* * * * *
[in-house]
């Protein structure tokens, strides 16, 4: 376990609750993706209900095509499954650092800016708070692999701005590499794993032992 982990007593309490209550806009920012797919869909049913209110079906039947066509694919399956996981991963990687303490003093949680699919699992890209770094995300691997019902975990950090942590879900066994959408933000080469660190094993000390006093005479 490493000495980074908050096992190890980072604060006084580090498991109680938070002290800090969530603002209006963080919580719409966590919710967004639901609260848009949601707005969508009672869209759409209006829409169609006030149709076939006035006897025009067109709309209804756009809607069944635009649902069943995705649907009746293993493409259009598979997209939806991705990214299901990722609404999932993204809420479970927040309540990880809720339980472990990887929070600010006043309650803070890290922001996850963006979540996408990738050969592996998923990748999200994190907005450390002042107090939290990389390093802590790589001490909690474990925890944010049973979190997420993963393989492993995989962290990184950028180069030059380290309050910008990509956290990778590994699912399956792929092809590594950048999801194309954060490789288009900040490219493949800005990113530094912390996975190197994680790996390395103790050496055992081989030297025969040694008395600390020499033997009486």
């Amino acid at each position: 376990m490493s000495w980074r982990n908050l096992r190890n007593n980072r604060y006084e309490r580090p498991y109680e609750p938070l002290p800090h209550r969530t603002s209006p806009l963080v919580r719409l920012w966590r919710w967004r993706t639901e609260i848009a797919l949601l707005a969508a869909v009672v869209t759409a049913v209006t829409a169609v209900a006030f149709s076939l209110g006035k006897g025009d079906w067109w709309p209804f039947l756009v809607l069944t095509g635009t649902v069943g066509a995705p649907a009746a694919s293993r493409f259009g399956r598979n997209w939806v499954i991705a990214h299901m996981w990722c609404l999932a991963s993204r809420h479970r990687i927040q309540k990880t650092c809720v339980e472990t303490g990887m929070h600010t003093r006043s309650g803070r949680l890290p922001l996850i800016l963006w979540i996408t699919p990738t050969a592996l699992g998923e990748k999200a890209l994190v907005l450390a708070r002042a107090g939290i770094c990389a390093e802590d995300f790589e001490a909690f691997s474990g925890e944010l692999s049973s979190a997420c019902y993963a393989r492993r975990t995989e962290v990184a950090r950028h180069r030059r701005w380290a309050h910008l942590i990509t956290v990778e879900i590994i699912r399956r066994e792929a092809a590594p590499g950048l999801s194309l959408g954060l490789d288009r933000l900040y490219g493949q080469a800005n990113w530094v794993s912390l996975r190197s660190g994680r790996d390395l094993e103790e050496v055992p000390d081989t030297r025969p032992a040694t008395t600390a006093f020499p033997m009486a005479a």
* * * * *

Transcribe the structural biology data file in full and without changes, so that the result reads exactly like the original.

[in-house]
């Protein structure tokens, strides 16, 4: 376990609750993706209900095509499954650092800016708070692999701005590499794993032992 982990007593309490209550806009920012797919869909049913209110079906039947066509694919399956996981991963990687303490003093949680699919699992890209770094995300691997019902975990950090942590879900066994959408933000080469660190094993000390006093005479 490493000495980074908050096992190890980072604060006084580090498991109680938070002290800090969530603002209006963080919580719409966590919710967004639901609260848009949601707005969508009672869209759409209006829409169609006030149709076939006035006897025009067109709309209804756009809607069944635009649902069943995705649907009746293993493409259009598979997209939806991705990214299901990722609404999932993204809420479970927040309540990880809720339980472990990887929070600010006043309650803070890290922001996850963006979540996408990738050969592996998923990748999200994190907005450390002042107090939290990389390093802590790589001490909690474990925890944010049973979190997420993963393989492993995989962290990184950028180069030059380290309050910008990509956290990778590994699912399956792929092809590594950048999801194309954060490789288009900040490219493949800005990113530094912390996975190197994680790996390395103790050496055992081989030297025969040694008395600390020499033997009486």
């Amino acid at each position: 376990m490493s000495w980074r982990n908050l096992r190890n007593n980072r604060y006084e309490r580090p498991y109680e609750p938070l002290p800090h209550r969530t603002s209006p806009l963080v919580r719409l920012w966590r919710w967004r993706t639901e609260i848009a797919l949601l707005a969508a869909v009672v869209t759409a049913v209006t829409a169609v209900a006030f149709s076939l209110g006035k006897g025009d079906w067109w709309p209804f039947l756009v809607l069944t095509g635009t649902v069943g066509a995705p649907a009746a694919s293993r493409f259009g399956r598979n997209w939806v499954i991705a990214h299901m996981w990722c609404l999932a991963s993204r809420h479970r990687i927040q309540k990880t650092c809720v339980e472990t303490g990887m929070h600010t003093r006043s309650g803070r949680l890290p922001l996850i800016l963006w979540i996408t699919p990738t050969a592996l699992g998923e990748k999200a890209l994190v907005l450390a708070r002042a107090g939290i770094c990389a390093e802590d995300f790589e001490a909690f691997s474990g925890e944010l692999s049973s979190a997420c019902y993963a393989r492993r975990t995989e962290v990184a950090r950028h180069r030059r701005w380290a309050h910008l942590i990509t956290v990778e879900i590994i699912r399956r066994e792929a092809a590594p590499g950048l999801s194309l959408g954060l490789d288009r933000l900040y490219g493949q080469a800005n990113w530094v794993s912390l996975r190197s660190g994680r790996d390395l094993e103790e050496v055992p000390d081989t030297r025969p032992a040694t008395t600390a006093f020499p033997m009486a005479a």